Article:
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Man In Tan

Recommended version control software or hosting?

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I'm trying to start a collaborative project, but I really don't know what all I need to do so. Obviously, we need a way to communicate, and a way to manage our code. As far as conversing, a forum should do nicely, but managing code from multiple users will be a bit more challenging.Version control seems to be a popular option, but when I research it, I end up getting confused. I'm on a low budget, so I can't really afford to pay for version control. What would you recommend?I require at least the following features:

  • It must be free
  • It must be accessible via a sub-domain of our new domain, for branding and search engine related reasons
  • -> If it comes with hosting, which would be preferable, I need to be able to apply my own sub-domain
  • -> If I have to host it myself to achieve this, it must be written in PHP, as that's all I have access to on my server for the time being

Preferably, I want something that's easy to use, but it's not a big deal if it isn't. I'll find the appropriate documentation. Any suggestions would be greatly appreciated.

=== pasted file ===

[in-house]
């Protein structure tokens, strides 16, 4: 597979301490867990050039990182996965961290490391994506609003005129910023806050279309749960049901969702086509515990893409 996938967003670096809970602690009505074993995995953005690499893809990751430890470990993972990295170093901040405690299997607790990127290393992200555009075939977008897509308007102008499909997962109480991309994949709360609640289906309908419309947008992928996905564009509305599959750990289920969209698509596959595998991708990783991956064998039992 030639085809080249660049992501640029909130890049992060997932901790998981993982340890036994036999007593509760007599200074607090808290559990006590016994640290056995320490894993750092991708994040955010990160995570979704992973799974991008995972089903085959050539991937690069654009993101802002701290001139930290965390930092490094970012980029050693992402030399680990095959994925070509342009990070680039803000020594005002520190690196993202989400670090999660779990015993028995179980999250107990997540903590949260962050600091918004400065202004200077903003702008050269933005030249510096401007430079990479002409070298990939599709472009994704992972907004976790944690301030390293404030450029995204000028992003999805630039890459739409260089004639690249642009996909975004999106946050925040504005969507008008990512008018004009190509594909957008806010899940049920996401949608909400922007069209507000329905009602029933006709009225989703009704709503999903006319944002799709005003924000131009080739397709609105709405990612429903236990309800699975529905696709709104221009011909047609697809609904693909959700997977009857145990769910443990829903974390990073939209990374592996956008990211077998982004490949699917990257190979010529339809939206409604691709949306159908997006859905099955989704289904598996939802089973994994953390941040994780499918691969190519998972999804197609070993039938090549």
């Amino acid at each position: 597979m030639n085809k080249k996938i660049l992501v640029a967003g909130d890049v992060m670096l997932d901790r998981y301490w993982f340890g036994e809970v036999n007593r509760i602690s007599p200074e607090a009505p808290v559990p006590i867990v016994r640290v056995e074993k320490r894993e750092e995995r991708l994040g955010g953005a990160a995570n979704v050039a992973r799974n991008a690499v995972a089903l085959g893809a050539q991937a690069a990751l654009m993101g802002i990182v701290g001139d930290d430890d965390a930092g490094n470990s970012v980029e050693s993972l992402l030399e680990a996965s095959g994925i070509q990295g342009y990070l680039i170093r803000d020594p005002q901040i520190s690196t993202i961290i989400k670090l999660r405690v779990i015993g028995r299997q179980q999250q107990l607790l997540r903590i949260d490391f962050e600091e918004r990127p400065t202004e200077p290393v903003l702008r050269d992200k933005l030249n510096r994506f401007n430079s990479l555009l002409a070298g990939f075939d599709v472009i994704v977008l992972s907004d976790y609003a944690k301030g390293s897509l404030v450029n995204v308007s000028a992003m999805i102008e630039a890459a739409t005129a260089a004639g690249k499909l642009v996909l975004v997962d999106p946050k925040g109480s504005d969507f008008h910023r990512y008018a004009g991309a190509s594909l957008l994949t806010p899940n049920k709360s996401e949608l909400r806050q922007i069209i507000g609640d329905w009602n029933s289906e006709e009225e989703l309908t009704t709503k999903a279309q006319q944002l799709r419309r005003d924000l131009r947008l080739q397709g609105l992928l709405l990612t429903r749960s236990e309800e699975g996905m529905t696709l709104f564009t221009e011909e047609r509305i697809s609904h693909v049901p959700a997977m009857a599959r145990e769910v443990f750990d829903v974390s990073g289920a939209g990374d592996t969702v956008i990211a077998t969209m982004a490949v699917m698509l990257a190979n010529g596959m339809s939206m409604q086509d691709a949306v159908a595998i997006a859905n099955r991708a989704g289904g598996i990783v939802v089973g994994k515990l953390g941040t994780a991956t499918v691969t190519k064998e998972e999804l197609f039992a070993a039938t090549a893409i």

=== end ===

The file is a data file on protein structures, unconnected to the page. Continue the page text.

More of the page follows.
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Since version control systems (VCS) need direct access to the files, they are not typically tied directly to any web naming, whether that's a domain, subdomain or something else. I say "directly", because with the right organization, you can make it appear as if they're somehow tied to it - do so indirectly if you will.You need to think about this from a file system perspective first, and expand from there... how do you do things when you're alone? You have local copies of files, and you upload those over FTP to your host. You then make further changes locally, ideally you test before you upload, and finally upload the new files.Here's the thing... VCS can only deal with files up to the moment before you decide to upload them.You may ask "But where's the point then? My team mates work on different computers, and we all need to be up to date...". There are two different answers to this question, depending on the kind of VCS you're after:- Centralized: You all share the same file system over a network. That is, you all connect to a single remote server, and that remote server's file system is the authoritative one. You check up with updates from it, you commit changes to it, and in cases of attempts at modifying the same file, you could (potentially) merge changes from both parties, or resolve conflicts in favor of one commit.- Decentralized/Distributed: Each team member gets their own file system, where they do whatever changes they want, independently from each other. One of these file systems (not necessarily one owned by a member of the team: could be a server like in the centralized system) is agreed to be the authoritative file system, to which everyone can merge their file system, and resolve conflicts at that point (again, either with a merge, or with one version being favored over another). Every team member can, at any point (with permission), check for updates from an arbitrary remote file system (either owned by a team member or the authoritative one).No VCS "comes with hosting" - you can always install a client and/or server on your computer, and not bother with any hosting. But most VCS have a host that offers them. The "host" in this case is simply someone who lends you a file system that your VCS program can connect to. There are both free and paid ones.SourceForge is a popular free hosting platform for open source projects that lets you use systems like SVN, CVS, Git, Mercurial, and others. GitHub is probably the most popular Git hosting service, and they (again) offer free space for open source projects, and in addition to SourceForge also let you host non open sourced (i.e. "private") projects for a fee.